As a nation, but moreover, as a republic, we have long lost the ideal that minority rights (in theory) are supposed to have the same weight and validity as majority rights. However, the vast appeal of collective group rights and the draw of privilege’s perks have succeeded in its place for much longer. We have unfortunately allowed the machinations of government to set up these inherently unconstitutional “laws” restricting equal treatment for everyone and thus giving those undeniable perks to one group legislated over another. 

After all of this time, have we not concluded that slavery was allowed to happen because of government ‘law’? That Jim Crow and segregation were both products of government ‘laws’? That restricting the right of women to hold property and denying them the right to vote was, in fact, due to government ‘laws’? This current issue, the attempt to deny equal treatment under law, is no different in principle. It has been exactly because of this forgotten understanding of the tenets of individual liberty which have resulted in the very legislative actions of ‘collectivist rights’ and majority rule. Lawyers and legislators have built entire careers out of marginalizing minorities. And in the end, they have traded the republic for a direct democracy. I cannot change what has happened during the course of our history, but I sincerely wish we could just evolve at some point. I’m tired.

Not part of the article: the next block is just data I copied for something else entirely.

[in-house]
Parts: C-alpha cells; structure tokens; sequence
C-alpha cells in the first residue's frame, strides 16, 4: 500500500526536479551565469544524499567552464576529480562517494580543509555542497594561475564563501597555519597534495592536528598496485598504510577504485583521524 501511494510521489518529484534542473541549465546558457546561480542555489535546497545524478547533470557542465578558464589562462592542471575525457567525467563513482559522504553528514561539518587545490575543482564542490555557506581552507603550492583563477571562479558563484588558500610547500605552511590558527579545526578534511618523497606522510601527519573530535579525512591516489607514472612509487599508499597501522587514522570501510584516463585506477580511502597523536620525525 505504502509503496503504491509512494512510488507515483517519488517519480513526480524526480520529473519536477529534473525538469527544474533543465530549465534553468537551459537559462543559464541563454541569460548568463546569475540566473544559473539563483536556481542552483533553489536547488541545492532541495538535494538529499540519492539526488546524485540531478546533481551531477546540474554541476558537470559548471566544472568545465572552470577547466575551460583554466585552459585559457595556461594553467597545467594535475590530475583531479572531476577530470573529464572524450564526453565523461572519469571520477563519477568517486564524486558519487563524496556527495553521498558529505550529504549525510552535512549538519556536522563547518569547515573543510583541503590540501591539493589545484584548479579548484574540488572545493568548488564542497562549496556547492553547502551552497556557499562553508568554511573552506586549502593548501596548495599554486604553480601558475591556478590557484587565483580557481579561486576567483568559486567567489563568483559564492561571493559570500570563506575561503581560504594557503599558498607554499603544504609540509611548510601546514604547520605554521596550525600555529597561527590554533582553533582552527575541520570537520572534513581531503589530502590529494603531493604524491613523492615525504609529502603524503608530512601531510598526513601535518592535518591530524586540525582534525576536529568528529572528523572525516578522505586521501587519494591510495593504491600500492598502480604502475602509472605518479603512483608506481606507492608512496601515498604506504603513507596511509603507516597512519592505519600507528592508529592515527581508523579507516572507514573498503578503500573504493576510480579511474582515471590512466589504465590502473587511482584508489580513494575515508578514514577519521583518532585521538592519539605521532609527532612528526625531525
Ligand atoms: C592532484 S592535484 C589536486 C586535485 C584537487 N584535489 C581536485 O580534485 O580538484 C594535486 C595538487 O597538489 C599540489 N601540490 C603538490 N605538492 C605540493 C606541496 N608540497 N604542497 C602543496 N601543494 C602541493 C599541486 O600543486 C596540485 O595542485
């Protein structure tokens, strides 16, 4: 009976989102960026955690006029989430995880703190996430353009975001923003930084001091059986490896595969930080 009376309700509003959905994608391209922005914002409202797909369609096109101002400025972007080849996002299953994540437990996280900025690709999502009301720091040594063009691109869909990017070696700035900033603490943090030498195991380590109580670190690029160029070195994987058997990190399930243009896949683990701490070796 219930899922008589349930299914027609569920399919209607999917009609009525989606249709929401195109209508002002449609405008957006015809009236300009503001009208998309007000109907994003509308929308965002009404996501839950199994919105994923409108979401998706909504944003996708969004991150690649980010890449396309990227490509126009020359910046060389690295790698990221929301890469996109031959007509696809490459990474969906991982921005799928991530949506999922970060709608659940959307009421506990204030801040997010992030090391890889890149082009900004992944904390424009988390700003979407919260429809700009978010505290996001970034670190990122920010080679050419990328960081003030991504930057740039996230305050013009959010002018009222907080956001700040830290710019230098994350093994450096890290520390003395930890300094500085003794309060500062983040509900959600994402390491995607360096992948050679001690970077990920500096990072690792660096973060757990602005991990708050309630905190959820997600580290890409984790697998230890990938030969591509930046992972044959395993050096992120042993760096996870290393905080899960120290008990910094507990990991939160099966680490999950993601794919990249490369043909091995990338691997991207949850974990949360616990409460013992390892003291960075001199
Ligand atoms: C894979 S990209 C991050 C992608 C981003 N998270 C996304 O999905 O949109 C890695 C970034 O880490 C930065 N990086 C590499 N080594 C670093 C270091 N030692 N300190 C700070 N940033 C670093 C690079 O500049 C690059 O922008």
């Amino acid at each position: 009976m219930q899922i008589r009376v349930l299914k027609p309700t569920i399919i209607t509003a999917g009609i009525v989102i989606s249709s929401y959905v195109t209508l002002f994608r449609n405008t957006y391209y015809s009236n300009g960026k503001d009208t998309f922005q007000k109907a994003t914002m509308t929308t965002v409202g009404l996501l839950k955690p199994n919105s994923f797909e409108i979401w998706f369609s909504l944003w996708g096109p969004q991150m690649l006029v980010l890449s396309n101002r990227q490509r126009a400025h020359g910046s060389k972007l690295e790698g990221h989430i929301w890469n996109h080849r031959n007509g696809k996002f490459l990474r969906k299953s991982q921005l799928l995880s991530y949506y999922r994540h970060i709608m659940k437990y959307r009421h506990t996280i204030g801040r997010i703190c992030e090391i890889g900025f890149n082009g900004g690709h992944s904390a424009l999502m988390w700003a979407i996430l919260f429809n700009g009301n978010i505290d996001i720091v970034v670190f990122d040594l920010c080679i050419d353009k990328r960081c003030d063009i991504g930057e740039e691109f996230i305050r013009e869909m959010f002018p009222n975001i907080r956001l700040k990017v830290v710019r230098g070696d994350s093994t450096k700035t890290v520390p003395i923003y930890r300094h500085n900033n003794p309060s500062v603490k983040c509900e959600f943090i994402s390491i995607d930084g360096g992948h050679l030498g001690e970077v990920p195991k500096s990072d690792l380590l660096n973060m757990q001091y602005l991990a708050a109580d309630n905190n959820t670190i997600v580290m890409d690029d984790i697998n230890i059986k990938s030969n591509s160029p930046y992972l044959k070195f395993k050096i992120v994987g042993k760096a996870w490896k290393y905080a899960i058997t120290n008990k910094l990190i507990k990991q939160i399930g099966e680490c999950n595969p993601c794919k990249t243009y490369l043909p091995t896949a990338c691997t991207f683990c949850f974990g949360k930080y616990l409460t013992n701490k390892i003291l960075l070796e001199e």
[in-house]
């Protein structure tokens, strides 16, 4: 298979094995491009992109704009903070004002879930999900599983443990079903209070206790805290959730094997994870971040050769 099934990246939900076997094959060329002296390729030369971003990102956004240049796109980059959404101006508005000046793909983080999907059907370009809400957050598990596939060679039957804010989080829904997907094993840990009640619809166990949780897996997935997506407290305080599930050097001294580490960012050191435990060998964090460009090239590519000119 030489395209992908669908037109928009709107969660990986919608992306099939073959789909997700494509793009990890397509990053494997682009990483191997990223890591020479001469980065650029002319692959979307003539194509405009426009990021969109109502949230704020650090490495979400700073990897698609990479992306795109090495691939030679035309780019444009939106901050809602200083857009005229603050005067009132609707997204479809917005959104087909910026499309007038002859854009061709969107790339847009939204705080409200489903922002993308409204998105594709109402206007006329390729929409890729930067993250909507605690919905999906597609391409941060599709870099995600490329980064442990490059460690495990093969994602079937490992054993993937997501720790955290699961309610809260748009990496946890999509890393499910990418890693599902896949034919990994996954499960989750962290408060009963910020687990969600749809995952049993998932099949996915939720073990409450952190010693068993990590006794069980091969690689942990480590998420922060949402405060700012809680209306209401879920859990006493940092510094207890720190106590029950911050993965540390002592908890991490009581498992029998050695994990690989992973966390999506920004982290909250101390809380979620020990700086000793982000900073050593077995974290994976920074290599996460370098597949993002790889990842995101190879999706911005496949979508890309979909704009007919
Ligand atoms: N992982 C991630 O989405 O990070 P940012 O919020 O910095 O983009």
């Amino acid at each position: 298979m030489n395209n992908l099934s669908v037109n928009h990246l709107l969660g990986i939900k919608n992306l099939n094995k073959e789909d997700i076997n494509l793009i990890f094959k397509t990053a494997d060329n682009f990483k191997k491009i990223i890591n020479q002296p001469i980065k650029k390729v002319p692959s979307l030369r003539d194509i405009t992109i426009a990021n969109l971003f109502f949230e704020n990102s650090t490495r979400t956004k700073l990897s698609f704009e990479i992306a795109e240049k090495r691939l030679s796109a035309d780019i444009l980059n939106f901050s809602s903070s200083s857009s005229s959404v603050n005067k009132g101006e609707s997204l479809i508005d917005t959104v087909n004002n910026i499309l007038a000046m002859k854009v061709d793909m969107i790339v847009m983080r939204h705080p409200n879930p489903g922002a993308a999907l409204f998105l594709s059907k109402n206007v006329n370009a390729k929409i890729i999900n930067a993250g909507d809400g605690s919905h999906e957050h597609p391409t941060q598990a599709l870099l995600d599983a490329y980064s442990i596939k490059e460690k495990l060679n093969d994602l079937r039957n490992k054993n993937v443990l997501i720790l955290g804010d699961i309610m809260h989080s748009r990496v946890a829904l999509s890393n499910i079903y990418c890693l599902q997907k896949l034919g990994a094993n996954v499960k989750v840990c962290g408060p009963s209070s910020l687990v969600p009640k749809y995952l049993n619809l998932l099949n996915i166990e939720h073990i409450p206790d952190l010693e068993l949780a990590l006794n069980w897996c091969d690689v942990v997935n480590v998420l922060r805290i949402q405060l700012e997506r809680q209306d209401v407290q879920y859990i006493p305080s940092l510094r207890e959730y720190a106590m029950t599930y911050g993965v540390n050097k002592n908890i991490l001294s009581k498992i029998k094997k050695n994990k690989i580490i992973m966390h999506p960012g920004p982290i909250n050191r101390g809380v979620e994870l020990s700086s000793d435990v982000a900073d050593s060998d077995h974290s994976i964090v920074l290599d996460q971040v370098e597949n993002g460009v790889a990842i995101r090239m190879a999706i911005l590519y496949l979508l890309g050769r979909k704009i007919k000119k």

Besides the obvious: peaceful gay people being unwittingly forced to face a religious faction who would use the strong arm of government to restrict our equal representation, this type of law makes everyone, regardless of your sexuality or religion, subservient to the collectivist religious ideals of this small group under the pretense of a ‘legal’ government decree. That in itself should make secular heterosexuals uncomfortable. Who is the real special interest group here? I frankly don’t want to live under theocratic ‘laws’ and sadly, I was under the impression that the 1st Amendment denotes my inalienable, creator-given right to this notion. 

Have we completely forgotten that our rights do not come from the government, or the Constitution, or the Bill of Rights and that these man-made documents are nothing more than mirrors to reflect the fact that “we hold these truths to be self-evident”? How is this religious-tempered “repeal and ban” legislation which restricts my equal treatment in any way different than those who rant hysterically about the impositions of theocratic Sharia law? In short, there is absolutely no difference. Religious law is religious law no matter who or what religion is pushing for it. Is that so difficult a concept to grasp? It seems that it is for the tunnel vision of the “My Way or The Highway” types. Alas and alack, already. Maybe if they were to add The Kids are Alright or The Birdcage to their Netflix cues, they might just see the abject silliness plus the sheer waste of time, money, and needless emotionality in all of this. As a bonus, a good movie may even illicit a healthy chuckle or two and lower your blood pressure some.